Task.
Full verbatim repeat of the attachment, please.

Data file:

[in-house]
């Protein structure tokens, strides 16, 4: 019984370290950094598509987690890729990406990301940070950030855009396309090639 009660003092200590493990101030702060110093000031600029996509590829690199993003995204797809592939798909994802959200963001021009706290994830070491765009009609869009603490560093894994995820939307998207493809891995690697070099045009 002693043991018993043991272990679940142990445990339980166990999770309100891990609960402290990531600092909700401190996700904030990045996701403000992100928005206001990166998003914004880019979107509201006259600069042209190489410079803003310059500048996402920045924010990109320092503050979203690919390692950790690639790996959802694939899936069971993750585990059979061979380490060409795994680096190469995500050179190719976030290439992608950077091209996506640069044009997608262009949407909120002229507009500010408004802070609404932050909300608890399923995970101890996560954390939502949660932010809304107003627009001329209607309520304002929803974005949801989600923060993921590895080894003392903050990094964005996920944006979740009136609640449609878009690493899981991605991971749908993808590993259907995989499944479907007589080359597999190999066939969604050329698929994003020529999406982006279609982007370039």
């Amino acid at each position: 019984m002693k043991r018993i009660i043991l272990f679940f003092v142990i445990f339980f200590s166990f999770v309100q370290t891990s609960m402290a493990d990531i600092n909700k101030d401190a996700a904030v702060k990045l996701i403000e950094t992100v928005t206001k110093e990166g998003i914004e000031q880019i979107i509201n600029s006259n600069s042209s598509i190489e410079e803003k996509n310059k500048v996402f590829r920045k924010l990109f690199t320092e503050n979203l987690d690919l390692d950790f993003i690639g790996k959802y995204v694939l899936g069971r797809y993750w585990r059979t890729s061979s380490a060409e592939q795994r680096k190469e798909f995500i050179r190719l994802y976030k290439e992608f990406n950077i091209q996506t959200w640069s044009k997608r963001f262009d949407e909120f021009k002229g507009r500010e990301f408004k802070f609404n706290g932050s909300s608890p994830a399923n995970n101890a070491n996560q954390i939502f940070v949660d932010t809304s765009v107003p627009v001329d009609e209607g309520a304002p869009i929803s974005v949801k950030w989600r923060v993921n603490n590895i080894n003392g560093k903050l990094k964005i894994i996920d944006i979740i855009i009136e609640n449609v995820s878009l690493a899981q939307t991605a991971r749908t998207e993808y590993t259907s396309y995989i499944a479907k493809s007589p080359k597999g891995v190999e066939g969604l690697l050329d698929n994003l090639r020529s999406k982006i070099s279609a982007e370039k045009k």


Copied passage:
[in-house]
């Protein structure tokens, strides 16, 4: 019984370290950094598509987690890729990406990301940070950030855009396309090639 009660003092200590493990101030702060110093000031600029996509590829690199993003995204797809592939798909994802959200963001021009706290994830070491765009009609869009603490560093894994995820939307998207493809891995690697070099045009 002693043991018993043991272990679940142990445990339980166990999770309100891990609960402290990531600092909700401190996700904030990045996701403000992100928005206001990166998003914004880019979107509201006259600069042209190489410079803003310059500048996402920045924010990109320092503050979203690919390692950790690639790996959802694939899936069971993750585990059979061979380490060409795994680096190469995500050179190719976030290439992608950077091209996506640069044009997608262009949407909120002229507009500010408004802070609404932050909300608890399923995970101890996560954390939502949660932010809304107003627009001329209607309520304002929803974005949801989600923060993921590895080894003392903050990094964005996920944006979740009136609640449609878009690493899981991605991971749908993808590993259907995989499944479907007589080359597999190999066939969604050329698929994003020529999406982006279609982007370039």
């Amino acid at each position: 019984m002693k043991r018993i009660i043991l272990f679940f003092v142990i445990f339980f200590s166990f999770v309100q370290t891990s609960m402290a493990d990531i600092n909700k101030d401190a996700a904030v702060k990045l996701i403000e950094t992100v928005t206001k110093e990166g998003i914004e000031q880019i979107i509201n600029s006259n600069s042209s598509i190489e410079e803003k996509n310059k500048v996402f590829r920045k924010l990109f690199t320092e503050n979203l987690d690919l390692d950790f993003i690639g790996k959802y995204v694939l899936g069971r797809y993750w585990r059979t890729s061979s380490a060409e592939q795994r680096k190469e798909f995500i050179r190719l994802y976030k290439e992608f990406n950077i091209q996506t959200w640069s044009k997608r963001f262009d949407e909120f021009k002229g507009r500010e990301f408004k802070f609404n706290g932050s909300s608890p994830a399923n995970n101890a070491n996560q954390i939502f940070v949660d932010t809304s765009v107003p627009v001329d009609e209607g309520a304002p869009i929803s974005v949801k950030w989600r923060v993921n603490n590895i080894n003392g560093k903050l990094k964005i894994i996920d944006i979740i855009i009136e609640n449609v995820s878009l690493a899981q939307t991605a991971r749908t998207e993808y590993t259907s396309y995989i499944a479907k493809s007589p080359k597999g891995v190999e066939g969604l690697l050329d698929n994003l090639r020529s999406k982006i070099s279609a982007e370039k045009k």